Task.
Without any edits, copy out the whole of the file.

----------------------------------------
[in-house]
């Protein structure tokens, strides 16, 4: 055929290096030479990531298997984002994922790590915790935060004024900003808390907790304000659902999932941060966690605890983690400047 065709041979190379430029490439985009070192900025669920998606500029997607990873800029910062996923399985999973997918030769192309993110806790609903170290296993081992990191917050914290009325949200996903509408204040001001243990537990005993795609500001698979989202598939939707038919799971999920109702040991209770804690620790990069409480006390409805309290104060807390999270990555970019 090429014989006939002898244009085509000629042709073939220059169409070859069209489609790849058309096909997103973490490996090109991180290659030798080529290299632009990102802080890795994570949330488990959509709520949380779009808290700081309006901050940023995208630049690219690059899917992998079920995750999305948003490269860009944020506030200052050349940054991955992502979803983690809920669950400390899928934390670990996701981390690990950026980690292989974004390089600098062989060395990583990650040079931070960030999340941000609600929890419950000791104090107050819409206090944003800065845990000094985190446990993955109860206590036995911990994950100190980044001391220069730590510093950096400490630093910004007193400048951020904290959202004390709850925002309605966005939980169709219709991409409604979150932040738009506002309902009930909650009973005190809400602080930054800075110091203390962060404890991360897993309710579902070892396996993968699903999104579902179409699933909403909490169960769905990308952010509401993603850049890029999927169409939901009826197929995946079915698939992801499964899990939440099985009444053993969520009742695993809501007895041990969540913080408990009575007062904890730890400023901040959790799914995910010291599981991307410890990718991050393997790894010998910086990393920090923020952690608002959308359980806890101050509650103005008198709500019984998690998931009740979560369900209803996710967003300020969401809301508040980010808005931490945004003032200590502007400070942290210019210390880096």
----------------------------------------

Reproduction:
[in-house]
């Protein structure tokens, strides 16, 4: 055929290096030479990531298997984002994922790590915790935060004024900003808390907790304000659902999932941060966690605890983690400047 065709041979190379430029490439985009070192900025669920998606500029997607990873800029910062996923399985999973997918030769192309993110806790609903170290296993081992990191917050914290009325949200996903509408204040001001243990537990005993795609500001698979989202598939939707038919799971999920109702040991209770804690620790990069409480006390409805309290104060807390999270990555970019 090429014989006939002898244009085509000629042709073939220059169409070859069209489609790849058309096909997103973490490996090109991180290659030798080529290299632009990102802080890795994570949330488990959509709520949380779009808290700081309006901050940023995208630049690219690059899917992998079920995750999305948003490269860009944020506030200052050349940054991955992502979803983690809920669950400390899928934390670990996701981390690990950026980690292989974004390089600098062989060395990583990650040079931070960030999340941000609600929890419950000791104090107050819409206090944003800065845990000094985190446990993955109860206590036995911990994950100190980044001391220069730590510093950096400490630093910004007193400048951020904290959202004390709850925002309605966005939980169709219709991409409604979150932040738009506002309902009930909650009973005190809400602080930054800075110091203390962060404890991360897993309710579902070892396996993968699903999104579902179409699933909403909490169960769905990308952010509401993603850049890029999927169409939901009826197929995946079915698939992801499964899990939440099985009444053993969520009742695993809501007895041990969540913080408990009575007062904890730890400023901040959790799914995910010291599981991307410890990718991050393997790894010998910086990393920090923020952690608002959308359980806890101050509650103005008198709500019984998690998931009740979560369900209803996710967003300020969401809301508040980010808005931490945004003032200590502007400070942290210019210390880096």